Richardson v. Caswell (In re Caswell)

(Bankr. W.D. Ky. Mar. 25, 2015)

The bankruptcy court grants the plaintiff’s motion for summary judgment in this nondischargeability action. The plaintiff obtained a jury verdict against the debtor in state court based on a claim of fraud in selling to the plaintiff worthless stock. The bankruptcy court holds that the state court judgment precludes the debtor from defending against the plaintiff’s allegations under § 523(a)(2)(A). Opinion below.

2015-03-25 – richardson v caswell

Author: Matt Lindblom

Metrou v. M.A. Mortenson Company

(7th Cir. Mar. 23, 2015)

The seventh circuit reverses the district court’s order limiting the trustee’s recovery on the debtor’s tort claim to the value of creditor claims not already paid through the bankruptcy. The debtor had scheduled a workers’ compensation claim when he filed the chapter 7 petition, but after receiving the discharge he brought claims for the same injury and sought significant damages. The tort defendants moved for summary judgment, arguing that the debtor was estopped from asserting the claims because he failed to schedule them in the bankruptcy, and the court appropriately granted that motion. The debtor then moved to reopen the bankruptcy so that the trustee could pursue the claims. The district court allowed the substitution but entered an order limiting the damages sought to the value of the amount of the creditor claims not paid in the bankruptcy (because the debtor should not be permitted to benefit when he omitted the claim from his schedules). The claims were not worth pursuing after the reduction and thus the trustee appealed. The seventh circuit holds that the claim should not be reduced so that creditors are harmed. Instead, the district court should determine whether the debtor’s omission was intentional such that he should be barred from sharing in any recovery on the claim. Opinion below.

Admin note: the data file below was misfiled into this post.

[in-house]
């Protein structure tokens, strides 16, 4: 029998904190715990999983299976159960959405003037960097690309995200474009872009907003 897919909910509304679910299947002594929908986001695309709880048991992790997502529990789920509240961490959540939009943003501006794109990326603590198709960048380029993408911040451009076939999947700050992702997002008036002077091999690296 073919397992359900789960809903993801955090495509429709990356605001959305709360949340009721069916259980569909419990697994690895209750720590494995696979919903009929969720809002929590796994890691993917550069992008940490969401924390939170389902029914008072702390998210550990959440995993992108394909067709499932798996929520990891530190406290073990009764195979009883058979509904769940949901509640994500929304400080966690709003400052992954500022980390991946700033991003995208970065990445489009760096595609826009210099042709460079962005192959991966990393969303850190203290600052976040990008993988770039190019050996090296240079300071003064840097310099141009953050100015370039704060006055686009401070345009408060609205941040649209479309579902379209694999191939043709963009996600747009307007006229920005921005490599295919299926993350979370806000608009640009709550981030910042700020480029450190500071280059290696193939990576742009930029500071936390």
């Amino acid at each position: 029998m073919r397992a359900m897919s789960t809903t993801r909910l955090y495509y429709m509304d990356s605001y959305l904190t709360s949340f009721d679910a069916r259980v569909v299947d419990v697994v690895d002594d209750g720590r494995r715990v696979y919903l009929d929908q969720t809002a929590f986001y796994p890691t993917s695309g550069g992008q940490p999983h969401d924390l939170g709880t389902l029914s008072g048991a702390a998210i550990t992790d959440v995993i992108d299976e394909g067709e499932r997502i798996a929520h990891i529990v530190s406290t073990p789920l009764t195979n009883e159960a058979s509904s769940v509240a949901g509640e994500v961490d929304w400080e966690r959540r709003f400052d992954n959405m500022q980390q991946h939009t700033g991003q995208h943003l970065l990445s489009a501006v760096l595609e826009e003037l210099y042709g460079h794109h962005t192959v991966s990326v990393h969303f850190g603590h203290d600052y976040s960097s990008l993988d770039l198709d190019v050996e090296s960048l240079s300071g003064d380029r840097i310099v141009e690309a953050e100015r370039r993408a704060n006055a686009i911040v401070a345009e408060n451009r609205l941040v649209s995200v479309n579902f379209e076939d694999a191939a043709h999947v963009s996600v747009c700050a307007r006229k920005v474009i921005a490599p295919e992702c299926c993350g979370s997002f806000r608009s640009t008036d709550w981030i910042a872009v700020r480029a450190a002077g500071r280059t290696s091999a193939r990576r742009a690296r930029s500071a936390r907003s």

2015-03-23 – metrou v ma mortenson company

Author: Matt Lindblom

In re Gibson

(Bankr. E.D. Ky. Mar. 20, 2015)

The bankruptcy court denies the chapter 13 debtor’s motion to modify his plan. The debtor sought to reclassify the creditor’s secured claim as an unsecured claim. Apparently, the creditor may have perfected its lien postpetition, but the confirmed chapter 13 plan nevertheless treated the claim as secured. Following missed plan payments to the creditor, the debtor sought the plan modification. The court holds that while modifications to the amount or timing of specific payments may be permitted, modifications to reclassify claims are prohibited. Opinion below.

2015-03-20 – in re gibson

Author: Matt Lindblom

In re Equine Oxygen Therapy Resources, Inc., et al.

(Bankr. E.D. Ky. Mar. 20, 2015)

The bankruptcy court approves the proposed settlement agreement under Bankruptcy Rule 9019. The court applies the Sixth Circuit Bard factors to determine whether the settlement is fair and equitable: (1) probability of success in the litigation; (2) difficulties, if any, to be encountered in the matter of collection; (3) complexity of the litigation involved; and (4) paramount interest of the creditors and a proper deference to their reasonable views in the premises. The claim settled was a bad faith claim against an insurer under Florida law. Applying each of the factors, the Court holds the settlement is fair and equitable. Opinion below.

2015-03-20 – in re equine oxygen therapy

Author: Matt Lindblom

In re Burgett

(Bankr. W.D. Ky. Mar. 20, 2015)

The bankruptcy court denies the debtor’s application for waiver of the chapter 7 filing fee. The court finds that the debtor is not indigent by his life circumstances, but instead is indigent by choice. Thus, the circumstances do not warrant the extraordinary relief requested. Opinion below.

2015-03-20 – in re burgett

Author: Matt Lindblom

In re Nageleisen

(Bankr. E.D. Ky. Mar. 18, 2015)